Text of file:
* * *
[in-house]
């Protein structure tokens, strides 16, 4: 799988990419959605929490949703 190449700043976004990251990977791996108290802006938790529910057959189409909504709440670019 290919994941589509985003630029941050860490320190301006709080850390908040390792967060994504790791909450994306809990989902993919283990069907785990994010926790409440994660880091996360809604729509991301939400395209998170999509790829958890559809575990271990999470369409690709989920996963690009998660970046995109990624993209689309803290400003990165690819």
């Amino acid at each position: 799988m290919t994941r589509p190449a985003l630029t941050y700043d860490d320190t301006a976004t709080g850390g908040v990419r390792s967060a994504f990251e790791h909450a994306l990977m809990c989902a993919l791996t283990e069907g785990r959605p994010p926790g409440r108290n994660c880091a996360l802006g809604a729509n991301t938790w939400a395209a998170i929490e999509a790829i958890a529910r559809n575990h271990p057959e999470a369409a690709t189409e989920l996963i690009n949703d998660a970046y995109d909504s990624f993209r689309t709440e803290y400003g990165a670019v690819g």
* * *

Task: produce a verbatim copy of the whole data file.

[in-house]
């Protein structure tokens, strides 16, 4: 799988990419959605929490949703 190449700043976004990251990977791996108290802006938790529910057959189409909504709440670019 290919994941589509985003630029941050860490320190301006709080850390908040390792967060994504790791909450994306809990989902993919283990069907785990994010926790409440994660880091996360809604729509991301939400395209998170999509790829958890559809575990271990999470369409690709989920996963690009998660970046995109990624993209689309803290400003990165690819």
């Amino acid at each position: 799988m290919t994941r589509p190449a985003l630029t941050y700043d860490d320190t301006a976004t709080g850390g908040v990419r390792s967060a994504f990251e790791h909450a994306l990977m809990c989902a993919l791996t283990e069907g785990r959605p994010p926790g409440r108290n994660c880091a996360l802006g809604a729509n991301t938790w939400a395209a998170i929490e999509a790829i958890a529910r559809n575990h271990p057959e999470a369409a690709t189409e989920l996963i690009n949703d998660a970046y995109d909504s990624f993209r689309t709440e803290y400003g990165a670019v690819g």